1

There are already several good discussions of regular expressions and empty lines on SO. I'll remove this question if it is a duplicate.

Can anyone explain why this script outputs 5 3 4 5 4 3 instead of 4 3 4 4 4 3? When I run it in the debugger $blank and $classyblank stay at "4" (which I assume is the correct value) until the just before the print statement.

my ( $blank, $nonblank, $non_nonblank, 
     $classyblank,  $classyspace, $blanketyblank ) = 0 ;

while (<DATA>) {

  $blank++ if /\p{IsBlank}/         ; # POSIXly blank - 4?
  $nonblank++ if /^\P{IsBlank}$/    ; # POSIXly non-blank - 3
  $non_nonblank++ if not /\S/       ; # perlishly not non-blank - 4
  $classyblank++ if /[[:blank:]]/   ; # older(?) charclass blankness - 4?
  $classyspace++ if /^[[:space:]]$/ ; # older(?) charclass whitespace - 4
  $blanketyblank++ if /^$/          ; # perlishly *really empty*  - 3

}

print join " ", $blank, $nonblank, $non_nonblank,
            $classyblank, $classyspace, $blanketyblank , "\n" ;

__DATA__

line above only has a linefeed this one is not blank because: words

this line is followed by a line with white space (you may need to add it)

then another blank line following this one

THE END :-\

Is it something to do with the __DATA__ section or am I misunderstanding POSIX regular expressions?


ps:

As noted in comment on a timely post elsewhere, "really empty" (/^$/) can miss non-emptiness:

perl -E 'my $string = "\n" . "foo\n\n" ; say "empty" if $string =~ /^$/ ;'
perl -E 'my $string = "\n" . "bar\n\n" ; say "empty" if $string =~ /\A\z/ ;'
perl -E 'my $string = "\n" . "baz\n\n" ; say "empty" if $string =~ /\S/ ;' 
  • Then there's if /\A\Z/ and if /\A\z/ ... which are pretty consistent across different languages except python but that's OK. – G. Cito Mar 22 '16 at 18:56
  • This is perl 5, version 22, subversion 0 (v5.22.0) built for amd64-freebsd – G. Cito Mar 22 '16 at 19:07
  • 1
    Not related to your core question, but my $string = "\n", "foo\n\n" assigns a single newline to $string. The rest is thrown away because of the comma operator. – ThisSuitIsBlackNot Mar 22 '16 at 19:31
  • 1
    I addressed this at length in my answer to your recent comment I won't write it up again to match your newly-phrased question. The only delinquent in the patterns you have used is $, which will match the end of a string or before the newline of it is the last character. \p{IsBlank}, [[:blank:]] are simple character classes and you can check what they do from perldoc perluniprops – Borodin Mar 22 '16 at 19:41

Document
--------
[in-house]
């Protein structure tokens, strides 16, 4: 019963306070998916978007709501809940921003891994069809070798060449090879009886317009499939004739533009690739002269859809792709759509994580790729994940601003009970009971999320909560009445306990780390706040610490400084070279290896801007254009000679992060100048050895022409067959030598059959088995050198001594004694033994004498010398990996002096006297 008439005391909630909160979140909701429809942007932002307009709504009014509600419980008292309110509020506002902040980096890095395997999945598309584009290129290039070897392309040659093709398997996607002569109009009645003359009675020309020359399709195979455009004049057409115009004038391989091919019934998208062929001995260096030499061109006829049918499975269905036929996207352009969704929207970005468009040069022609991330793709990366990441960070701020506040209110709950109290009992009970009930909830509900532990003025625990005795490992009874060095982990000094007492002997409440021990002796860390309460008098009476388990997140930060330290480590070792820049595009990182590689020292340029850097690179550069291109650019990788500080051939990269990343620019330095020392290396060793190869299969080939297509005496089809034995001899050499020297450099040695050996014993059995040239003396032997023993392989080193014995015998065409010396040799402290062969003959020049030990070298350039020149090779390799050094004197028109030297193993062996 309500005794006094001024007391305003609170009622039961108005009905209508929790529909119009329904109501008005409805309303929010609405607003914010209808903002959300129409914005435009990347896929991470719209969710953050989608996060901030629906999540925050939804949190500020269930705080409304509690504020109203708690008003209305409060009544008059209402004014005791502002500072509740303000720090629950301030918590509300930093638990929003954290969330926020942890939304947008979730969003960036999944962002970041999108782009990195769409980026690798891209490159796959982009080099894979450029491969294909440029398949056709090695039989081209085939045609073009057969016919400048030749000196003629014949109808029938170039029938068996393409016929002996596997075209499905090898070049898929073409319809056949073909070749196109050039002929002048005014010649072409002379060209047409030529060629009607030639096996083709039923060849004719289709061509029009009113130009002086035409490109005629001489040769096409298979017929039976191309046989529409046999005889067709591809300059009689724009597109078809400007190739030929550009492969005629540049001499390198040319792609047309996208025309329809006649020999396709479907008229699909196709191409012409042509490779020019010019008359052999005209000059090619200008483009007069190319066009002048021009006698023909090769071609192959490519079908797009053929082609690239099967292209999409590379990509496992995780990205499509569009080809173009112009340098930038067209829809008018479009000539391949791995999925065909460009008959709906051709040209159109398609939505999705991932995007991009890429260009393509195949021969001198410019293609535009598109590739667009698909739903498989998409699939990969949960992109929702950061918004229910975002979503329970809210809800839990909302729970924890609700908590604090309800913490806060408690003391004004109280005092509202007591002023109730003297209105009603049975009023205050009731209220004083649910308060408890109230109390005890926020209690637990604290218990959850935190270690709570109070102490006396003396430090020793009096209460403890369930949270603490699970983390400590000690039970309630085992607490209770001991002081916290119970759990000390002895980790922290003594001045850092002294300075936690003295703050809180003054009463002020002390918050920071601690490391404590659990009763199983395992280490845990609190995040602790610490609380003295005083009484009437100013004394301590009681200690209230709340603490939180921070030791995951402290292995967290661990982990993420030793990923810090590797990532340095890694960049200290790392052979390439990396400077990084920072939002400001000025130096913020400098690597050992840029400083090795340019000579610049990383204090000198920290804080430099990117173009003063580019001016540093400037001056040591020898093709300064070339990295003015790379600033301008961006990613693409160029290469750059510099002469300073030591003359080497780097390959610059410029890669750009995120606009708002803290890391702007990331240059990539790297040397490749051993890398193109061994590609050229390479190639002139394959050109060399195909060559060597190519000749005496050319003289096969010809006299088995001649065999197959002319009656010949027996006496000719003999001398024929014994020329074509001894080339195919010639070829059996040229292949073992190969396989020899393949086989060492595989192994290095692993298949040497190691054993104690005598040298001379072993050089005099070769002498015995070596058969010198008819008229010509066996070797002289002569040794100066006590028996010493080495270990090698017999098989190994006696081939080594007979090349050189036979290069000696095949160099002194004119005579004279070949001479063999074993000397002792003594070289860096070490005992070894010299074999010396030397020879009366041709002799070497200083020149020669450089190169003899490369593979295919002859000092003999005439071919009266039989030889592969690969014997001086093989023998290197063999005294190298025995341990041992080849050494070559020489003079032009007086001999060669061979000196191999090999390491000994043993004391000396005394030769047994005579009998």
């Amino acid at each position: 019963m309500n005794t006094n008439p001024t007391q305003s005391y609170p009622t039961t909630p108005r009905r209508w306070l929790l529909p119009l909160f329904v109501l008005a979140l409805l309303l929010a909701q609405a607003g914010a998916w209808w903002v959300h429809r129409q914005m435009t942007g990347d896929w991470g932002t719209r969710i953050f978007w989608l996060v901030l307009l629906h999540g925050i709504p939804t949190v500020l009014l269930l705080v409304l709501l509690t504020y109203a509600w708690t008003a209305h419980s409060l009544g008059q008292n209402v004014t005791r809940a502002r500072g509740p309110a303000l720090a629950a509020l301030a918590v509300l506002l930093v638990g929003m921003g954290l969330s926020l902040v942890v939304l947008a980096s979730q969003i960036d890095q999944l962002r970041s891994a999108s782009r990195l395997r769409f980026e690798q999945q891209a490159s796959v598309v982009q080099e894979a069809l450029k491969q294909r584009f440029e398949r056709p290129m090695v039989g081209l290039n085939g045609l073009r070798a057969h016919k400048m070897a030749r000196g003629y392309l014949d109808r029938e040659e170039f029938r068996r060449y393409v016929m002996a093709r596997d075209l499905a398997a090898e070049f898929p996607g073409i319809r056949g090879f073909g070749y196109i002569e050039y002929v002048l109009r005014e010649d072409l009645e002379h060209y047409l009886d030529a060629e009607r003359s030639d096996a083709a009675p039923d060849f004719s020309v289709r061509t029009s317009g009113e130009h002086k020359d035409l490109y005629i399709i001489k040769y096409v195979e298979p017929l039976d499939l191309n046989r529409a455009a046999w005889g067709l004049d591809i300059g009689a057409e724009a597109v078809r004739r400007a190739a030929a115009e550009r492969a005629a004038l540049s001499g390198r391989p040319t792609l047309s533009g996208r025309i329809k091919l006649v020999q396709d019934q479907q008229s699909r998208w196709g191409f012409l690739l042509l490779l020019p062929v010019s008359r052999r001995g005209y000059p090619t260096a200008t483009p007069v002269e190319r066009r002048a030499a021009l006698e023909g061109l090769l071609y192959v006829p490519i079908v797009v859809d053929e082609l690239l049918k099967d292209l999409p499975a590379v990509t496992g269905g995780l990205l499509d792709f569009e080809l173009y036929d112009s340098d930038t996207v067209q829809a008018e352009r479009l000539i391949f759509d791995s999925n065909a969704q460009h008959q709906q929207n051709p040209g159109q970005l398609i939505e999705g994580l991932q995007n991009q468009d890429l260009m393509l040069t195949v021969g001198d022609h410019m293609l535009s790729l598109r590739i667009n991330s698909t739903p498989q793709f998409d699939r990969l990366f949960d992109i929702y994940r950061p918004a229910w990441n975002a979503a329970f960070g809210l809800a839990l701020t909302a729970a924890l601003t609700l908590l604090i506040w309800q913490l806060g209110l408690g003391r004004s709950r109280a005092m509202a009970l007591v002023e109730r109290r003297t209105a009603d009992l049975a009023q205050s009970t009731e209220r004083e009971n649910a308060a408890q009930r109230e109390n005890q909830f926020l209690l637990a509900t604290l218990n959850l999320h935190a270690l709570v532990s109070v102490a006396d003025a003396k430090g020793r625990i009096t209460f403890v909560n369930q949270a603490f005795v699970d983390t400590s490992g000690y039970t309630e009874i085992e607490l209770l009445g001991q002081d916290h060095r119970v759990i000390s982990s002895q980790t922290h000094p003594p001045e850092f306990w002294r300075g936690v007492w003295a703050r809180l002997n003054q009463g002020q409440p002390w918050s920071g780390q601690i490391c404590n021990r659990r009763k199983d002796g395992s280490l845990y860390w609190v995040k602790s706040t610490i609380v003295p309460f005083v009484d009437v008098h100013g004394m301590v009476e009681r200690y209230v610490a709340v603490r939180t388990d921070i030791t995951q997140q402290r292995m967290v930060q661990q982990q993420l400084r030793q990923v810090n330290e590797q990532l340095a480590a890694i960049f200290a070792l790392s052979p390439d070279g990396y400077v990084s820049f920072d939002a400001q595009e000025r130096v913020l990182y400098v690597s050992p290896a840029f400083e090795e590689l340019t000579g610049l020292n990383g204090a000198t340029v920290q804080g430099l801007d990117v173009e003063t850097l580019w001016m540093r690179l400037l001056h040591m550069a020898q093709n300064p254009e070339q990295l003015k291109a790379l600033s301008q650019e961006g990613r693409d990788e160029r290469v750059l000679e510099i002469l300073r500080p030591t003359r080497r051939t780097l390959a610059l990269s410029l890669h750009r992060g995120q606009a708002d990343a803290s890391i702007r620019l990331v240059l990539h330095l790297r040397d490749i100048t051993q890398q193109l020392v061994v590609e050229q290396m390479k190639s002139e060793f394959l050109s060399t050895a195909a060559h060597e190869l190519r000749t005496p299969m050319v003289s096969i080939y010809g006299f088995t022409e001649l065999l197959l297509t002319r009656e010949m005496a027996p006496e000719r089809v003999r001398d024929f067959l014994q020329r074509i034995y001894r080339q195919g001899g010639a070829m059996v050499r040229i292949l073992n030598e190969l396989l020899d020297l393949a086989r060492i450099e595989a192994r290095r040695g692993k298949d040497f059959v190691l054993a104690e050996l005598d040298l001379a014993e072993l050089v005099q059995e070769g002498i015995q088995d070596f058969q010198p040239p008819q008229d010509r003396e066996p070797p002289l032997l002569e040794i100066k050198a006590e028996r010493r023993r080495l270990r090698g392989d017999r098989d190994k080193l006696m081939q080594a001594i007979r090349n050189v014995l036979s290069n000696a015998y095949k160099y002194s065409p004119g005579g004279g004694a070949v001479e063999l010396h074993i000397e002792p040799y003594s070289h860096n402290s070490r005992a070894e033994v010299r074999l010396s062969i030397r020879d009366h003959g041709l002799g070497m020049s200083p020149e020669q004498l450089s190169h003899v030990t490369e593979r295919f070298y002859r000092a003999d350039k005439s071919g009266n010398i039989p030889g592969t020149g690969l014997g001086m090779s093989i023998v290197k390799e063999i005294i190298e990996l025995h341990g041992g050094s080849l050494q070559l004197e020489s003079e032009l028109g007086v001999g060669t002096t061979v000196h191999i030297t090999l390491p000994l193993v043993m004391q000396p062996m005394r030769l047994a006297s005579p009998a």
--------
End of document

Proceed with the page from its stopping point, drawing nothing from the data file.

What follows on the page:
• @Borodin - thanks. I'm trying to get straightened out about the character classes from the charts in perlrecharclass by lining them up with well their known perl equivalents (such as /\S/) and/or related "idioms". I was getting results I couldn't explain: specifically how \v, \s' and \h interact with \n and " ". I think I have it figured out now and will add a separate answer if one doesn't appear. – G. Cito Mar 23 '16 at 1:12
2

/\p{IsBlank}/ doesn't check for a empty string. \p matches a character that has the specified Unicode property.

$ unichars '\p{IsBlank}' | cat
 ---- U+0009 CHARACTER TABULATION
 ---- U+0020 SPACE
 ---- U+00A0 NO-BREAK SPACE
 ---- U+1680 OGHAM SPACE MARK
 ---- U+2000 EN QUAD
 ---- U+2001 EM QUAD
 ---- U+2002 EN SPACE
 ---- U+2003 EM SPACE
 ---- U+2004 THREE-PER-EM SPACE
 ---- U+2005 FOUR-PER-EM SPACE
 ---- U+2006 SIX-PER-EM SPACE
 ---- U+2007 FIGURE SPACE
 ---- U+2008 PUNCTUATION SPACE
 ---- U+2009 THIN SPACE
 ---- U+200A HAIR SPACE
 ---- U+202F NARROW NO-BREAK SPACE
 ---- U+205F MEDIUM MATHEMATICAL SPACE
 ---- U+3000 IDEOGRAPHIC SPACE

It matches " \n" since SPACE has the IsBlank property.


/[[:blank:]]/ doesn't check for a empty string. [...] matches a character that is a member of the specified class.

$ unichars '[[:blank:]]' | cat
 ---- U+0009 CHARACTER TABULATION
 ---- U+0020 SPACE
 ---- U+00A0 NO-BREAK SPACE
 ---- U+1680 OGHAM SPACE MARK
 ---- U+2000 EN QUAD
 ---- U+2001 EM QUAD
 ---- U+2002 EN SPACE
 ---- U+2003 EM SPACE
 ---- U+2004 THREE-PER-EM SPACE
 ---- U+2005 FOUR-PER-EM SPACE
 ---- U+2006 SIX-PER-EM SPACE
 ---- U+2007 FIGURE SPACE
 ---- U+2008 PUNCTUATION SPACE
 ---- U+2009 THIN SPACE
 ---- U+200A HAIR SPACE
 ---- U+202F NARROW NO-BREAK SPACE
 ---- U+205F MEDIUM MATHEMATICAL SPACE
 ---- U+3000 IDEOGRAPHIC SPACE

It matches " \n" since SPACE is a member of the [:blank:] POSIX character class and thus a member of the [[:blank:]] character class.

  • Thanks, beginning to grok ... since $nonblank++ if /\P{IsBlank}/ (without the anchors) gives me "8" (__DATA__ has 8 lines) I assume it is counting \n as non-{IsBlank} (due to \P) and thus is seeing 8 matches. Then, as /^\P{IsBlank}$/, incrementing is based on the three lines of single non-blank horizontal characters (\n) so I get "3". However /\p{IsBlank} gives me a count of "5" because there are five rows with \s style horizontal "blank characters": the four with text (and whitespace between words), and line number 5 which consists of " "\n appearing as an empty row. – G. Cito Mar 23 '16 at 1:21

Your Answer

By clicking “Post Your Answer”, you agree to our terms of service, privacy policy and cookie policy

Not the answer you're looking for? Browse other questions tagged or ask your own question.